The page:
News & Events

State representative Galvin and Kafka host ceremony to honor late World War II Nurse

Boston nurse was the first nurse to die in combat

When: October 18, 2004, 1 pm

Where: Nurses’ Hall, State House, Boston

BOSTON — Sixty years from the week she died in World War II after her field hospital tent was shelled, the Massachusetts State Legislature will honor a Boston nurse (and MNA member) on October 18th in a 1 p.m. ceremony in Nurses’ Hall of the State House. Lt. Frances Y. Slanger, the daughter of a Jewish fruit peddler, was the first nurse to die in combat after the landings at Normandy.

Oregon newspaper columnist Bob Welch, author of American Nightingale: The Story of Frances Slanger, Forgotten Heroine of Normandy, will offer the keynote address. American Nightingale was released last June and has been featured on such programs as "Good Morning America" and "Chronicle." Rabbi William Hamilton of Congregation Kehillath Israel and Chaplain of the Massachusetts State Police will offer the invocation. Plans for a plaque in her honor will be announced by State Representative Bill Galvin (D-Canton) who, along with State Representative Lou Kafka (D-Stoughton), assisted in getting official recognition for Slanger in a process that’s taken more than a decade. "Sometimes, our heroes lie hidden in the shadows," said Welch "This amazing women’s memory will now be brought to light."

What made her death so notable was a letter she’d written that paid tribute to the American GI of World War II. She wrote it by flashlight from a tent and mailed it to Stars and Stripes newspaper the next morning. The following night she was killed when the field hospital was shelled by German troops. When Stars and Stripes published the letter, not knowing Slanger had died, her words triggered scores of letters from grateful GIs. More came later when the newspaper reported her death. "She wrote as a GI Jane to a GI Joe deeply involved in a bloody business called war, asking not for understanding, expecting no mercy, but giving to her limits in both," wrote David McClure, a soldier serving in Belgium at the time. “And we knew there wasn’t a false word in the letter, and we grinned in appreciation, knowing that we read the letter of a girl already dead, and her words fixed beyond alteration. They were sealed with her blood.”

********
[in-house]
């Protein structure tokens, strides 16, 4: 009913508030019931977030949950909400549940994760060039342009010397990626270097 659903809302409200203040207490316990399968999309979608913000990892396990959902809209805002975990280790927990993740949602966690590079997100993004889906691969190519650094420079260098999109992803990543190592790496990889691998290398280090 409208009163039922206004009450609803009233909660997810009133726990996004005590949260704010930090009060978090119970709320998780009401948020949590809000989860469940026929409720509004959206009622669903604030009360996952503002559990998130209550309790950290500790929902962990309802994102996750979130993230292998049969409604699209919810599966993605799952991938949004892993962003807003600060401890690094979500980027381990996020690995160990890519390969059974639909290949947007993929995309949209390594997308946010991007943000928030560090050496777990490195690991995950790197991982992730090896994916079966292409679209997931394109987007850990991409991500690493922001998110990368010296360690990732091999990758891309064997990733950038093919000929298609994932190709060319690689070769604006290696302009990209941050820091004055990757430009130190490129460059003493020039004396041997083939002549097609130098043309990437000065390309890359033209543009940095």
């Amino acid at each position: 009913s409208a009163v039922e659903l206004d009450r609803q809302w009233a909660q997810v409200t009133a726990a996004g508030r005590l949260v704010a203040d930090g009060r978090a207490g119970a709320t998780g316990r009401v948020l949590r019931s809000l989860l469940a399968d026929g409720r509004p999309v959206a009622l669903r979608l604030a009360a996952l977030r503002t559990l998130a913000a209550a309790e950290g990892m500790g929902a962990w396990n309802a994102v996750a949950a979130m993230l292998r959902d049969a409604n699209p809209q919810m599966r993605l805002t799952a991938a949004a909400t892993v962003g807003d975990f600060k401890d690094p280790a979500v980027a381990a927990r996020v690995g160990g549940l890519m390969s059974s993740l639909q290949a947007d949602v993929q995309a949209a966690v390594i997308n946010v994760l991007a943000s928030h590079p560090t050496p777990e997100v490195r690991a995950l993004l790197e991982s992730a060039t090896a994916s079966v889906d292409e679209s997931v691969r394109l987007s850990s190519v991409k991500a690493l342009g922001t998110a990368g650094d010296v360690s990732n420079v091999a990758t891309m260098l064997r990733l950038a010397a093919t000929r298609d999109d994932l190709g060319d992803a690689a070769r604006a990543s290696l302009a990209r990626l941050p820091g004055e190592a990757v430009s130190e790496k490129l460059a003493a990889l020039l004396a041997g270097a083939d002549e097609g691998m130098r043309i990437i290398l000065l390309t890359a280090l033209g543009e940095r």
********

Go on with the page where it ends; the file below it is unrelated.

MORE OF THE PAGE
Slanger was born in Wodz, Poland. At the age of 7, she landed at Ellis Island with her mother and sister, her father having settled in Roxbury, his family unable to join him due to World War I’s freeze on immigration. Against her parent’s wishes, Frances enrolled in Boston City Hospital’s School of Nursing where she earned her degree in 1937. With dozens of other nurses from the Army Nurse Corps, Slanger splashed ashore from a landing craft four days after D-Day, her 5′ 1" frame burdened by men’s fatigues and a 3 pound helmet. She nearly drowned. Once ashore, these first nurses to land in France were greeted by 17 truckloads of wounded soldiers; more wounded would join them daily as their makeshift hospitals followed the front lines east into Germany.

Just miles short of the German border, as an October storm howled and shells thudded in the distance, Slanger penned her letter. Soldiers had been praising the nurses in print, but Slanger said the GIs had it wrong. "We wade ankle deep in mud, you have to lie in it…….Sure, we rough it, but in comparison to the way you men are taking it, we can’t complain, nor do we feel that bouquets are due us. To you we doff our helmets….But after taking care of some of your buddies; seeing them when they are brought in bloody, dirty, with the earth, mud and grime, and most of them so tired. Somebody’s brothers, somebody’s fathers and somebody’s sons." Slanger compared the lives of the wounded to the fire in the tent’s potbelly stove. "If it is allowed to run down too low and if there is a spark of life left in it, it can be nursed back….So can a human being. It is slow, it is gradual, it is done all the time in these field hospitals." The soldiers’ concern for each other touched her. "The wounded do not cry. Their buddies come first….the courage and fortitude they have is sometimes awesome to behold. It is we who are proud to be her. Rough it? No. It is a privilege to be able to receive you….."

Lt. Frances Y. Slanger died the next night, one of three people killed during the shelling. She was 31 years old.

The October 18th State House ceremony, hosted by State Representatives Bill Galvin and Lou Kafka, is open to the public. Along with author Bob Welch, members of Lt. Slanger’s family, veterans, nurses and other officials will be attending. Lt. Slanger’s plaque will proudly hang in Nurses Hall in lasting tribute to her spirit which symbolizes that of all Massachusetts nurses who have selflessly served our country.